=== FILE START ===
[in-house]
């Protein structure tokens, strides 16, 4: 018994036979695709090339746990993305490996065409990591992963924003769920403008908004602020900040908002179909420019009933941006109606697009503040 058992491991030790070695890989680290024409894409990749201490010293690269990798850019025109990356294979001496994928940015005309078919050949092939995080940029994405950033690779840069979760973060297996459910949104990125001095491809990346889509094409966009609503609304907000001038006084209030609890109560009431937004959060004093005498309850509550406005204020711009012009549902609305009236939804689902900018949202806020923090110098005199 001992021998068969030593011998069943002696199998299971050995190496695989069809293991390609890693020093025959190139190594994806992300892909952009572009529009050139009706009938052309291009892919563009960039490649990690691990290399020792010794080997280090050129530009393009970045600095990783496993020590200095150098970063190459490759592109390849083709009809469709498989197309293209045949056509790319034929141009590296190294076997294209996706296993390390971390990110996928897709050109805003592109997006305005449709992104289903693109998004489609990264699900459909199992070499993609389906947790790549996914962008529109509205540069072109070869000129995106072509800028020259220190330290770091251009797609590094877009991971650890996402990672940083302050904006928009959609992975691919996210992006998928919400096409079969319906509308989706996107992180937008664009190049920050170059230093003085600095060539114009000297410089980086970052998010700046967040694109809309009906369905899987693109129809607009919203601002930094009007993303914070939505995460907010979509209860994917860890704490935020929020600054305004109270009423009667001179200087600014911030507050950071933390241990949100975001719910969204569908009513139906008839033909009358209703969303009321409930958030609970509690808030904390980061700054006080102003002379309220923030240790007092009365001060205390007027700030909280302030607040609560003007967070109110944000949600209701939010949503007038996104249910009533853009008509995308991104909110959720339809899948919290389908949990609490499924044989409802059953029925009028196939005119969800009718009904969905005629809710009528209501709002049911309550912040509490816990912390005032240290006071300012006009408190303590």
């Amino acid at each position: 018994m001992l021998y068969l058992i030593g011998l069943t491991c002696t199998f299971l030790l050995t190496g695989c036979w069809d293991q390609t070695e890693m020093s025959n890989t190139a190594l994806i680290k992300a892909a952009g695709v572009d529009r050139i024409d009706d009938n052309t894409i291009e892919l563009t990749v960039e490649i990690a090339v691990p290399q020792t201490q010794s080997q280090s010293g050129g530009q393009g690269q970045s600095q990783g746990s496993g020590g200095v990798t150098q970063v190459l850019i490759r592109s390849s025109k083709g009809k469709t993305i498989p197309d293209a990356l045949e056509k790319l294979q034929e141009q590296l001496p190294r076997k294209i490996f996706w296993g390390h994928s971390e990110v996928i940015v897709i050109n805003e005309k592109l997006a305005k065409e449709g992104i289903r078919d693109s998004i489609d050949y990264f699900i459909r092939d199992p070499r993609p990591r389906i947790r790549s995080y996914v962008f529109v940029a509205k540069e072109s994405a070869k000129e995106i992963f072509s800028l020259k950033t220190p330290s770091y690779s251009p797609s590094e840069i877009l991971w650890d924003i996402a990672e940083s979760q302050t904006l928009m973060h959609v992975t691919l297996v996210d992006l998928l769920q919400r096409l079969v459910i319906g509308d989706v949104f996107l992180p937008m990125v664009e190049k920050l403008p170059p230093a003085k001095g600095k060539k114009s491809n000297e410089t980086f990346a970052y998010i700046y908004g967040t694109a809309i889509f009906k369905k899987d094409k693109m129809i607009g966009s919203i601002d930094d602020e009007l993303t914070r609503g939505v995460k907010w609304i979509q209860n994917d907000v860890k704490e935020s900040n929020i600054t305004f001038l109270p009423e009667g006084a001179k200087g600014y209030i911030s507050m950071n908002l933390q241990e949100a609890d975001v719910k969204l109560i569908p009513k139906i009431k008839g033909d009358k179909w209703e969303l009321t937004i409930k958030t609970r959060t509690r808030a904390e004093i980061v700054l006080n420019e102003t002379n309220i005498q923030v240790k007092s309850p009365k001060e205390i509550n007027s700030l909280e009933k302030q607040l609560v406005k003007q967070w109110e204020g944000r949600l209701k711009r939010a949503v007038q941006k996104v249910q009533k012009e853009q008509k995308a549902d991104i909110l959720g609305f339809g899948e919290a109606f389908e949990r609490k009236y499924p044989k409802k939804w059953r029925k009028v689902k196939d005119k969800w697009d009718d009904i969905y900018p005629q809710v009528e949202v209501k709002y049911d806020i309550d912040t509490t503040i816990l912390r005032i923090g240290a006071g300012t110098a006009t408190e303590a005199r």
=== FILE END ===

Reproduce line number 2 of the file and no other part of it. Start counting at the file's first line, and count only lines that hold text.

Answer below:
């Protein structure tokens, strides 16, 4: 018994036979695709090339746990993305490996065409990591992963924003769920403008908004602020900040908002179909420019009933941006109606697009503040 058992491991030790070695890989680290024409894409990749201490010293690269990798850019025109990356294979001496994928940015005309078919050949092939995080940029994405950033690779840069979760973060297996459910949104990125001095491809990346889509094409966009609503609304907000001038006084209030609890109560009431937004959060004093005498309850509550406005204020711009012009549902609305009236939804689902900018949202806020923090110098005199 001992021998068969030593011998069943002696199998299971050995190496695989069809293991390609890693020093025959190139190594994806992300892909952009572009529009050139009706009938052309291009892919563009960039490649990690691990290399020792010794080997280090050129530009393009970045600095990783496993020590200095150098970063190459490759592109390849083709009809469709498989197309293209045949056509790319034929141009590296190294076997294209996706296993390390971390990110996928897709050109805003592109997006305005449709992104289903693109998004489609990264699900459909199992070499993609389906947790790549996914962008529109509205540069072109070869000129995106072509800028020259220190330290770091251009797609590094877009991971650890996402990672940083302050904006928009959609992975691919996210992006998928919400096409079969319906509308989706996107992180937008664009190049920050170059230093003085600095060539114009000297410089980086970052998010700046967040694109809309009906369905899987693109129809607009919203601002930094009007993303914070939505995460907010979509209860994917860890704490935020929020600054305004109270009423009667001179200087600014911030507050950071933390241990949100975001719910969204569908009513139906008839033909009358209703969303009321409930958030609970509690808030904390980061700054006080102003002379309220923030240790007092009365001060205390007027700030909280302030607040609560003007967070109110944000949600209701939010949503007038996104249910009533853009008509995308991104909110959720339809899948919290389908949990609490499924044989409802059953029925009028196939005119969800009718009904969905005629809710009528209501709002049911309550912040509490816990912390005032240290006071300012006009408190303590």